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The Three Musketeers

Director: Paul W.S. Anderson
Cast: Logan Lerman, Matthew Mcfadyen, Luke Evans, Ray Stevenson, Milla Jovovich, Orlando Bloom, Christoph Waltz

(Summit Entertainment; US theatrical: 21 Oct 2011 (General release); UK theatrical: 12 Oct 2011 (General release); 2011)

After years of bringing videogames to the big screen (Mortal Kombat and the Resident Evil series), Paul W.S. Anderson graduates to adapting printed words with his version of The Three Musketeers. It’s a savvy choice for an impresario of schlock: the book has been adapted so many times that one more bastardization doesn’t much matter.

In fact, Anderson’s version—which opened cold on 21 October—works best at its most ridiculous and potentially offensive to devotees of Alexandre Dumas. The movie recasts Athos (Matthew Macfayden), Aramis (Luke Evans), Porthos (Ray Stevenson), and newcomer D’Artagnan (Logan Lerman) as something of an impossible missions force, pulling off dazzling, elaborate, sometimes noisy heists for the sake of the French crown (in the opening sequence, they retrieve flying-machine blueprints from the secret vault of Leonard Da Vinci). This adjustment allows Anderson to indulge his love of a particular image: Milla Jovovich (his off-screen wife) sliding down booby-trapped hallways. Here this scenario (which occurs semi-regularly in the Resident Evil films) has Jovovich in period dress as Milady de Winter, a Musketeer ally.

But Milady betrays the trio early on. After joining forces with the evil Duke of Buckingham (Orlando Bloom) while also working with the conniving Cardinal Richelieushe (Christoph Waltz), she’s effectively replaced on the good-guy side by fresh-faced D’Artagnan, who seeks to rouse the musketeers from semi-retirement. This development is vaguely faithful to the original story, but tedious for the movie, because Lerman is a far less assured B-movie presence than Jovovich (who returns to a cartoony comfort zone here, playing an international woman of mystery after strong legitimate performances in Stone and A Perfect Getaway).

If Jovovich has developed some action-movie authority, Lerman is instantly less credible. D’Artagnan is supposed to be cocky—we know this because his associates say so repeatedly—but Lerman is too bland to register as arrogant. When he spends his earliest moments challenging other characters to duels, he seems equal parts dim, suicidal, and psychotic.

In this he adds to the film’s more general psychosis. Though the central story hook is similar to the Dumas novel—the musketeers must retrieve a stolen necklace to avoid an international incident and possible war—Anderson’s penchant for mayhem leaves an unnecessary number of corpses in his heroes’ wake. When the four swordsmen take on 40 of the Cardinal’s men before the story even kicks in, it’s supposed to be impressive and entertaining rather than mass murder.

While the body count is disturbing in an offhand, PG-13 sort of way, the movie falters more obviously more when it addresses more conventional aspects of the story, like palace intrigue or witty derring-do. Given its mixture of historical costumes and anachronisms—along with a Hans Zimmer-aping musical score and the presence of Orlando Bloom—The Three Musketeers is plainly copying Pirates of the Caribbean as well as Sherlock Holmes. But given Anderson’s skill set, it plays more like Teenage Mutant Ninja Turtles. (The musketeers aren’t much easier to tell apart than the Ninja Turtles, but they don’t wear helpful colored bandanas.) Amid the film’s antics, Bloom may be up to something else as well, as he changes up his insipid hero image by playing a mustachioed baddie and seems to be having fun, but his swashbuckling experience might’ve been better utilized playing an actual musketeer.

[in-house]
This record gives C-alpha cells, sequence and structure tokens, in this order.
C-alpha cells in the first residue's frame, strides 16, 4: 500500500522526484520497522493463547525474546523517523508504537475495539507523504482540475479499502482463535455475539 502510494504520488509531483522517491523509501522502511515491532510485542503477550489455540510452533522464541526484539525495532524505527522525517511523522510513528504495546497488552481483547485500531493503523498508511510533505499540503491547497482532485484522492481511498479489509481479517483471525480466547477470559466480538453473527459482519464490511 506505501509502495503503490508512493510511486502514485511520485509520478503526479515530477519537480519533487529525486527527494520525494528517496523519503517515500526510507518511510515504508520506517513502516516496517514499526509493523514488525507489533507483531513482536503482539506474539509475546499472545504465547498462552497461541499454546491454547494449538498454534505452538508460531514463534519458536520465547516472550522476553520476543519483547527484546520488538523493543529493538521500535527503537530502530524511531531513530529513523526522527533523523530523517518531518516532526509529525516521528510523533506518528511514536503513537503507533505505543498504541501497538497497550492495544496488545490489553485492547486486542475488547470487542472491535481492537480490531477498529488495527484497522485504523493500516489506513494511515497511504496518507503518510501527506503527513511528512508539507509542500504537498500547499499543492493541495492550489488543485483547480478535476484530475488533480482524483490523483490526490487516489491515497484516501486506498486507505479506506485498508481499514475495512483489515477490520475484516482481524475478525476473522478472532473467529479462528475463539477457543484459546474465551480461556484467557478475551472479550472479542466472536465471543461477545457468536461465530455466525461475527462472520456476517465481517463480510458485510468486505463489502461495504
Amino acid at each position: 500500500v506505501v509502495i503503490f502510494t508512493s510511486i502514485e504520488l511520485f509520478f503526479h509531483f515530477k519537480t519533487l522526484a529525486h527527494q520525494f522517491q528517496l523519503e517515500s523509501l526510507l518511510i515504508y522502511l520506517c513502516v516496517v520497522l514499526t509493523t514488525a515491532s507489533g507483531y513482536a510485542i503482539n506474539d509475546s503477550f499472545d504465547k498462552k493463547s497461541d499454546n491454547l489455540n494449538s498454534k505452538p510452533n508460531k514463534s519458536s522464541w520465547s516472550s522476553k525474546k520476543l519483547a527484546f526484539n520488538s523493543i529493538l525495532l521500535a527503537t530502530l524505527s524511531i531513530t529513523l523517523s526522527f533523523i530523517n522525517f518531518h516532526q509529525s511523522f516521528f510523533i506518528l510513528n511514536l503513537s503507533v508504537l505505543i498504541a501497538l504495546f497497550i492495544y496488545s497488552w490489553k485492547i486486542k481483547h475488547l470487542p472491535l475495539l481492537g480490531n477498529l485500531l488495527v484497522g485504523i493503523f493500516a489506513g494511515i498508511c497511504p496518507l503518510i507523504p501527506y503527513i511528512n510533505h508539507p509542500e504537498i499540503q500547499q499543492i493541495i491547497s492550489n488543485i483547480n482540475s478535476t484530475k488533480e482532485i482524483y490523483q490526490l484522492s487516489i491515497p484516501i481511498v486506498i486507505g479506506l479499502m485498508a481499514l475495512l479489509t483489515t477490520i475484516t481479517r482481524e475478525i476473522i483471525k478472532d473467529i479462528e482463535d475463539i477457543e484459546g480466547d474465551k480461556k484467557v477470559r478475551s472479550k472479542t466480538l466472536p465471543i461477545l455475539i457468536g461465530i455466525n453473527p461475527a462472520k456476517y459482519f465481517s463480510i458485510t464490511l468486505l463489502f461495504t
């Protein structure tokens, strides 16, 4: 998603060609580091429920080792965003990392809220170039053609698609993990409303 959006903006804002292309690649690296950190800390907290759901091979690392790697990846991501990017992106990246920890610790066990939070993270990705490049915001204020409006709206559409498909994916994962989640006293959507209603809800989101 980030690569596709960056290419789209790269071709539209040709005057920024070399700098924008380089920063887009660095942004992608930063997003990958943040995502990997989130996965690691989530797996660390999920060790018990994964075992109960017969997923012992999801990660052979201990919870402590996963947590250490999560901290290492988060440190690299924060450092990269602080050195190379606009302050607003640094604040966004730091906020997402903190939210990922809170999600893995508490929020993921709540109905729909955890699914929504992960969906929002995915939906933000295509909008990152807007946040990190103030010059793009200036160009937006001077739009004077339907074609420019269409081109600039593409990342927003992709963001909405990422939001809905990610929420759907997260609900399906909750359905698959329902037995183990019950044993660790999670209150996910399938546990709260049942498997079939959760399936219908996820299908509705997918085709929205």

Instead, the movie settles for enjoyably cheesy action sequences involving swordplay, old-timey gunfire, and that flying ship business. Stranger, Anderson also seems convinced that he’s making a romantic story, placing undue emphasis on D’Artagnan’s colorless romance with a palace girl, the bittersweet parting of Athos and Milady, and the mildly cute attraction between King Louis XIII (Freddie Fox) and his new queen (Juno Temple). As they regard each other with bizarre shyness, they embody a junior-high romance version of French royalty (and as in many junior high schools, no one seems to know any French).

Such story details don’t do much to distract The Three Musketeers from its focus on “costumes, fireworks, and such,” as one character describes the climactic ball scene. Anderson crashes the party with amusing bluntness, dropping an airship onto Notre Dame. Here his newfound fondness for shooting in 3D is something of a boon even for 2D audiences, as it keeps him from overcutting his silly action sequences.

It doesn’t, however, keep him from shameless franchise-baiting, as the finale promises bigger and crazier adventures with the zeal and honesty of a carnival barker. As such, the final shot of The Three Musketeers will be familiar to any Resident Evil fan for the way it expects the audience to get excited about a massive action sequence that may or may not happen in a sequel, but would have enlivened the current movie. Given its lackluster box office, that Musketeers sequel now looks unlikely. But Resident Evil 5 will be coming soon enough.


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